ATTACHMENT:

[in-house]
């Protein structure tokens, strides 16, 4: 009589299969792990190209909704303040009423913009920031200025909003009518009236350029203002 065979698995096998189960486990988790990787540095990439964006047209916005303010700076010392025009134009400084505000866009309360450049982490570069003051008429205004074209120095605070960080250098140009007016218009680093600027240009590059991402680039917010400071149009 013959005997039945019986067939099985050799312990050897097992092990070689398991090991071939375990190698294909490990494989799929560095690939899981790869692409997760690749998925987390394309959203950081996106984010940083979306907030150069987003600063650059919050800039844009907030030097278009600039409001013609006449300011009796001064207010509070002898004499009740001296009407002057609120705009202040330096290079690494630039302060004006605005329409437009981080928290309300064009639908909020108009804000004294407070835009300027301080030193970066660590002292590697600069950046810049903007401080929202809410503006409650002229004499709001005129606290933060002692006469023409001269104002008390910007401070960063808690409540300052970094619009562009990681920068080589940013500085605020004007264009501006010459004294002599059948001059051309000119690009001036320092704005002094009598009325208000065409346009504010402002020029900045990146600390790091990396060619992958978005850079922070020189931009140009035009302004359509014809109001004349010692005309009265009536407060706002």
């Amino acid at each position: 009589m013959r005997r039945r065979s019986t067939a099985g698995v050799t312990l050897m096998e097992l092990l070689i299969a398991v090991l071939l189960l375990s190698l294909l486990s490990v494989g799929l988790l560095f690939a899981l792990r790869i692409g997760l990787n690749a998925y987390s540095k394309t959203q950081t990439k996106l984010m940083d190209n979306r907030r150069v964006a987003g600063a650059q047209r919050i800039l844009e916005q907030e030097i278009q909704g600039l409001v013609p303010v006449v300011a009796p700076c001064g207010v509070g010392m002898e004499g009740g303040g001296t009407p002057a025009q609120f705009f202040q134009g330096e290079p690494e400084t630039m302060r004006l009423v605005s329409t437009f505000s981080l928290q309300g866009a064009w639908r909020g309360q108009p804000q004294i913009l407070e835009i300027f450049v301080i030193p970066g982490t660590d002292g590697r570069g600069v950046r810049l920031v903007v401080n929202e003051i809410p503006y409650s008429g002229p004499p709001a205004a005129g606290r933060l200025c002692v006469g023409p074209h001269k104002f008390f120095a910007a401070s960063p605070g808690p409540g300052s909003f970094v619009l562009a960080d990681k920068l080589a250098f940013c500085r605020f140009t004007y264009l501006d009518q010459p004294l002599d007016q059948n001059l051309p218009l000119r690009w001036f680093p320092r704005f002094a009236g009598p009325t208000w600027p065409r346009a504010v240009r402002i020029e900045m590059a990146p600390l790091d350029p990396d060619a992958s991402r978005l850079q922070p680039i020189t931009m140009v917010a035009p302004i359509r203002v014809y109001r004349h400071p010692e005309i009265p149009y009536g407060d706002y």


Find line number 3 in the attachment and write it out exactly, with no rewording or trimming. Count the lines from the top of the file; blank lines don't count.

């Amino acid at each position: 009589m013959r005997r039945r065979s019986t067939a099985g698995v050799t312990l050897m096998e097992l092990l070689i299969a398991v090991l071939l189960l375990s190698l294909l486990s490990v494989g799929l988790l560095f690939a899981l792990r790869i692409g997760l990787n690749a998925y987390s540095k394309t959203q950081t990439k996106l984010m940083d190209n979306r907030r150069v964006a987003g600063a650059q047209r919050i800039l844009e916005q907030e030097i278009q909704g600039l409001v013609p303010v006449v300011a009796p700076c001064g207010v509070g010392m002898e004499g009740g303040g001296t009407p002057a025009q609120f705009f202040q134009g330096e290079p690494e400084t630039m302060r004006l009423v605005s329409t437009f505000s981080l928290q309300g866009a064009w639908r909020g309360q108009p804000q004294i913009l407070e835009i300027f450049v301080i030193p970066g982490t660590d002292g590697r570069g600069v950046r810049l920031v903007v401080n929202e003051i809410p503006y409650s008429g002229p004499p709001a205004a005129g606290r933060l200025c002692v006469g023409p074209h001269k104002f008390f120095a910007a401070s960063p605070g808690p409540g300052s909003f970094v619009l562009a960080d990681k920068l080589a250098f940013c500085r605020f140009t004007y264009l501006d009518q010459p004294l002599d007016q059948n001059l051309p218009l000119r690009w001036f680093p320092r704005f002094a009236g009598p009325t208000w600027p065409r346009a504010v240009r402002i020029e900045m590059a990146p600390l790091d350029p990396d060619a992958s991402r978005l850079q922070p680039i020189t931009m140009v917010a035009p302004i359509r203002v014809y109001r004349h400071p010692e005309i009265p149009y009536g407060d706002y």